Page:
Extensive efforts have been made to provide farmers with all the information they will need to complete the December 15 filing, according to the Collector. Many farmers, he said, already have the forms which were sent them in August. These forms are still good and may be used. Any farmers needing more forms, however, will be supplied upon request to any of the Internal Revenue offices in the district.

50 years ago

The Odessa Record December 12, 1968

To call bids on 2nd bacon siphon & tunnel. The U.S. Bureau of Reclamation plans to call for bids next spring for the start of construction on the second Bacon siphon and tunnel opening the second phase of the Columbia Basin Project. Acting Commissioner Gilbert G. Stamm notified Roy Mundy, president of the Columbia Basin Development League, Ephrata, in a letter received Tuesday, that the USBR plans to let the first contract for construction of the $13.5 million project south of Coulee City by June 1969.

Construction of the second bore of the Bacon siphon will more than double the water delivery capacity of the Columbia Basin Project and make possible the irrigation of an additional half million acres already authorized in the East High section of the Basin. The addition of new lands has been practically at a standstill the last few years because of the restriction on the system’s water delivery capacity at the Bacon siphon.

The timetable for construction of the siphon calls for completion by the spring of 1973 in time for first delivery of water on that year’s crops in the area lying east of the present irrigated area of the Basin.

“We are now proceeding with the preparation of designs and specifications for the Bacon tunnel and we expect to call for bids next spring and award the contract in June 1969,” Stamm said in the letter to Mundy.

The project will employ between 200 and 300 men at its peak. In addition to furnishing water for the inclusion of new land in the project, if also will provide water to irrigate land that was bypassed during the initial development of the project.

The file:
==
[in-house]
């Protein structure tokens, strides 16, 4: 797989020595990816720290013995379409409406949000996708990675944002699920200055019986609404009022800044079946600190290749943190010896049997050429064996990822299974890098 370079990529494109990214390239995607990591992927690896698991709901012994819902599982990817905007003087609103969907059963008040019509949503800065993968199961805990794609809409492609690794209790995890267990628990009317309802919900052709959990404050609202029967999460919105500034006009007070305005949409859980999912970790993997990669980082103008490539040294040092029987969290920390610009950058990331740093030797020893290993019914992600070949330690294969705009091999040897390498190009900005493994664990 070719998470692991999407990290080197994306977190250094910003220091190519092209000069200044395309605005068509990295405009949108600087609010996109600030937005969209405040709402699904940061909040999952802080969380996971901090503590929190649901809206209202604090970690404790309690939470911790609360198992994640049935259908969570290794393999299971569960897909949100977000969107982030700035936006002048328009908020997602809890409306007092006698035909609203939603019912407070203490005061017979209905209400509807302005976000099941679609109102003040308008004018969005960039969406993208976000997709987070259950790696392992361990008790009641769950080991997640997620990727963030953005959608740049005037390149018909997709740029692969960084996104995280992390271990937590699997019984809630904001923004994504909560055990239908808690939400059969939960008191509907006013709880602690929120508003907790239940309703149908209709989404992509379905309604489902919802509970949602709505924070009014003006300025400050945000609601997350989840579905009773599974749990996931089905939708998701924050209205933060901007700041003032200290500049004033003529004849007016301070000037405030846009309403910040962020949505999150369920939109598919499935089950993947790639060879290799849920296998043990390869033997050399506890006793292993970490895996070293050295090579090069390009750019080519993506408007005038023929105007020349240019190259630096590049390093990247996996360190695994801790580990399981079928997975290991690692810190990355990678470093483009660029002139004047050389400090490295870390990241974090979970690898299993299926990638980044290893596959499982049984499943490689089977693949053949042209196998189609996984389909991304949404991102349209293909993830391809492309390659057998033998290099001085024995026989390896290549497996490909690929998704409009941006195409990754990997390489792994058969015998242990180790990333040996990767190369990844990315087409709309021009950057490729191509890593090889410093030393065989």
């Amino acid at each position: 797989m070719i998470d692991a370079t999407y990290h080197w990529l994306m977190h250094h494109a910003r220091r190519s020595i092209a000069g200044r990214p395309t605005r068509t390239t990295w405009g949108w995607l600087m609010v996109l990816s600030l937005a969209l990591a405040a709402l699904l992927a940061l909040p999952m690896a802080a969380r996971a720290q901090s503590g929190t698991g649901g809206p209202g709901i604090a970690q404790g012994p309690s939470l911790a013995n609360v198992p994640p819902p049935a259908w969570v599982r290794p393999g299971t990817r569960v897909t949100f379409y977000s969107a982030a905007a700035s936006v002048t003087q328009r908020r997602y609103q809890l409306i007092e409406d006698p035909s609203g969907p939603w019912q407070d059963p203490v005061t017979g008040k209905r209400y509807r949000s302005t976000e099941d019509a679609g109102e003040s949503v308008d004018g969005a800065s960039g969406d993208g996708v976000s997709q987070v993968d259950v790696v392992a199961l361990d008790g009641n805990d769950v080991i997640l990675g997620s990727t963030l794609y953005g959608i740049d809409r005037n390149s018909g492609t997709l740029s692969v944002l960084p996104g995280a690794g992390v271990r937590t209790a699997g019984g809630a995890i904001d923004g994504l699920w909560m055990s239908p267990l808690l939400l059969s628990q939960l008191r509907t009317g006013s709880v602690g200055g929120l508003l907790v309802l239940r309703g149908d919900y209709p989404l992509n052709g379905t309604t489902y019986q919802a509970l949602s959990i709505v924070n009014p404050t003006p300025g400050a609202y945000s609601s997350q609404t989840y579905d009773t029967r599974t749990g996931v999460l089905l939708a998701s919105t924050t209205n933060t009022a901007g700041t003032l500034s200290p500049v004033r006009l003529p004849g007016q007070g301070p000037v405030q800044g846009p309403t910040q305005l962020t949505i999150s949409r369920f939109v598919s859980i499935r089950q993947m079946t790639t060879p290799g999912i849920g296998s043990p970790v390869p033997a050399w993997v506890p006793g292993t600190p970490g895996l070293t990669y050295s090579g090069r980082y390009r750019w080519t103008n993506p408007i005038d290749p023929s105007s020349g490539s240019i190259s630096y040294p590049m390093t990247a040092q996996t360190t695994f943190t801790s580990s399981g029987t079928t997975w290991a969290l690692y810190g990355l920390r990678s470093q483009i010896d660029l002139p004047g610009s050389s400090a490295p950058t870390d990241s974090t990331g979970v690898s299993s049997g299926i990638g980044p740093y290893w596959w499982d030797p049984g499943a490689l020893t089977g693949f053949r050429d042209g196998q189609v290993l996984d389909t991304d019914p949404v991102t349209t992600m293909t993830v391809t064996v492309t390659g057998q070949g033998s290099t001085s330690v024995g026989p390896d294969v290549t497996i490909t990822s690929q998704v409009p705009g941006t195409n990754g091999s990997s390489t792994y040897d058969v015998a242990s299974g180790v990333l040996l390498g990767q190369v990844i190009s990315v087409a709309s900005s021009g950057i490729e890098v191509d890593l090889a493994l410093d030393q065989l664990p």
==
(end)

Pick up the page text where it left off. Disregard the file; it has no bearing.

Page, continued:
Memo from Santa:


A note from Santa Claus indicates that he intends to be visiting in Odessa on Saturday afternoon, December 21, at the City Hall. “Be sure to stop by and say ‘Hello’ “ Santa says. “Odessa Chamber of Commerce members will be assisting me in handing out sacks of candy, nuts and fruit, too See you there!”

Christmas Concert by Music Department Set Sunday at 4:00.The Annual Christmas Concert, presented by the grade and high school music departments, will be held in the new gym on Sunday afternoon, Dec. 15 at 4 p.m., according to Dale Shetler, music director of the Odessa schools.

The program will open with the high school band and choir performing Christmas Fanfare, accompanied by a brass ensemble. The program will consist mainly of Christmas music, with the junior band and choir, the 4th grade flutes and the sixth grade band also performing. The high school band will perform a Russian Chorale and Overture based on Tchaikovsky’s Opus 39. No. 24.

The Tiger ensemble of 16 voices will sing “Do You Hear What I Hear” with a special percussion accompaniment. The Junior high band will lead the audience in some Christmas caroling.

The high school choir has invited all parents and friends of the performers to attend an open house following the concert in the grade school cafeteria. Refreshments will be served. Those who wish will have an opportunity to donate to a fund for the purchase of new choir robes.

First wrestling matches Wednesday. The first wrestling matches for the newly-organized sport at Odessa high school will be held here next Wednesday evening, Dec. 1 8. Matches will be held with wrestlers from Grand Coulee high school. Weigh-in time has been set as 7:00 p.m., according to Robert Riesterer. PE instructor and wrestling coach.